SAN JOSE, Calif. -- White House cybersecurity czar, Richard Clarke, put forth a challenge to big business, IT security...
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vendors and critical infrastructure owners and operators -- join forces to secure American critical infrastructure, despite the cost and the bottom line.
Clarke delivered that message during his keynote Tuesday morning at the RSA Conference 2002, an annual gathering of 10,000 IT managers and security professionals. His comments were met with cynicism by IT pros.
"Government has great ideas, but who's going to pay for it," said one government employee who asked to not be identified. "Theoretically, it's a good idea, but I don't see it happening. Companies won't put up the money."
"Government alone cannot defend us. The private sector alone cannot defend us," Clarke said. "A public-private partnership is the only way to defend us."
Clarke drew an analogy between the aviation industry and IT. Prior to September 11, aviation knew its industry was vulnerable but convinced itself that those vulnerabilities would never be exploited, Clarke said. Why? Fixing the problem requires spending money. "And who was going to pay for it?" Clarke asked.
"If IT collectively continues to say, 'Yeah, there are vulnerabilities. Yeah, the Internet was not designed with security in mind' and not do anything about it because it's going to cost money and inconvenience them," Clarke said, "then IT is going to suffer the same fate as aviation in ways that will make Code Red and Nimda seem like small fries."
Clarke urged those in charge of critical infrastructures -- like energy, water, financials and government -- to look beyond their enterprise. "You have to say, 'It's not my company's problem, it's my industry's problem.' Don't wait for government to identify vulnerabilities. Organize in information sharing and participate in developing a national strategy for dealing with cybersecurity."
Plea to vendors
Clarke also asked the industry to pressure vendors to make security the No. 1 design criteria for vendors. Vendors, Clarke said, say they can do this, but costs will skyrocket and the industry is too cost-conscious to support that kind of security out-of-the-box. Infrastructure operators, meanwhile, are telling Clarke that vendors won't sell secure software.
"Someone isn't telling the truth," Clarke deadpanned. "We have to end this dialog of the deaf. Security has to be the No. 1 design criteria, not an add-on. And industry has to spend the money to deploy security."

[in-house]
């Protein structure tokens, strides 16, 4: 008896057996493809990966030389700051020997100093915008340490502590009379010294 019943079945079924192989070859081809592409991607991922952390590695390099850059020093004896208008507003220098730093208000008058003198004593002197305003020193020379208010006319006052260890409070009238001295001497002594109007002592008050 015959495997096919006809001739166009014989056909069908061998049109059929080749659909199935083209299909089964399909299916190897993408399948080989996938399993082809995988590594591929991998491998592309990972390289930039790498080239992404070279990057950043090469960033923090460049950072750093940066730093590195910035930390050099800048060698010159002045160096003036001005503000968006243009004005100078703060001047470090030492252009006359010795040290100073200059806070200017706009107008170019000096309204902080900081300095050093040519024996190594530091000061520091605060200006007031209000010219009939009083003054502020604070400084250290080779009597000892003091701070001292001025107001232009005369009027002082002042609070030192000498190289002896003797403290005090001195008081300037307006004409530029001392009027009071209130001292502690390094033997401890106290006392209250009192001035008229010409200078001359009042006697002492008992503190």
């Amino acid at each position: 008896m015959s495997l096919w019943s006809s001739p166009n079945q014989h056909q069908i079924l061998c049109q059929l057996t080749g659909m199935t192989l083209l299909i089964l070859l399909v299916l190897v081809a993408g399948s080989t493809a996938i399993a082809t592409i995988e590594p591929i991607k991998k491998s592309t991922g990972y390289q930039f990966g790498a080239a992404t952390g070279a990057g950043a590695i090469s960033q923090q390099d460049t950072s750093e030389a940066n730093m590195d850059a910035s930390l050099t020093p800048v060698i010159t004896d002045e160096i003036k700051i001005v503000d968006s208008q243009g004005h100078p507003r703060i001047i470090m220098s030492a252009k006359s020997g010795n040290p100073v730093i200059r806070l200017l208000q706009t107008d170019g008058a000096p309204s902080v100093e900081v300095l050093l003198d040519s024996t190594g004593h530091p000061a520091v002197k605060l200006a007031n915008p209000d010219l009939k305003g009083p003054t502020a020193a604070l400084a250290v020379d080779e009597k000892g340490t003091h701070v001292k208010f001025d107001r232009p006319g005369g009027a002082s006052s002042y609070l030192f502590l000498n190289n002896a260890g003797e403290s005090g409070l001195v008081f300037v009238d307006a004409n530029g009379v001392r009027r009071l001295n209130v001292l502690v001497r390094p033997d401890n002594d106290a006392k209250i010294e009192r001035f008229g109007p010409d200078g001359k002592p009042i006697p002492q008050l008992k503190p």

Clarke spelled out the threat in vivid detail, starting with September 11, a date that proved the United States still has formidable enemies, enemies IT cannot underestimate just because they may originate in a third-world country, Clarke said.
"Our enemies will use our technology against us to attack our people," he said. "Our technology is open to the world and that means anyone can come to the U.S. and learn about it. Our enemies will look for seams where our infrastructure is fragile."
Compounding the problem is that interdependence of American infrastructure, Clarke said. An attack on 16 acres of land in Manhattan, the Pentagon and Pennsylvania took 3,000 lives and rippled down to industry after industry causing unemployment spikes, halting any economic recovery in the U.S. and worldwide.
What D.C.'s doing
Clarke said that Washington is already taking steps with President Bush's call to develop a national strategy for cybersecurity, calling on each sector to author its own chapters of that draft. "The modules of this draft will change in real time because it will be in cyberspace," Clarke said.
He also pointed out that government must be a model for cybersecurity and right now it's failing miserably. To that end, Clarke said that $4 billion, or 8.1%, of the 2003 budget, if approved, will be devoted to IT security.
"I hope that happens. It's time for our leaders to lead," said attendee Eric Wong, a Unix, Linux and NT security manager with Amerada Hess of Houston.
Also part of the White House plan: a set of best practices for Tier 1 Internet service providers; fewer bureaucratic walls in D.C.; federally funded scholarship money to entice college students to study IT security; an early warning for cybersecurity vulnerabilities and attacks; GovNet, a secure network for government agency use; understanding the interdependence of infrastructure and educating home users who frequently become pawns in distributed denial-of-service attacks (DDoS).
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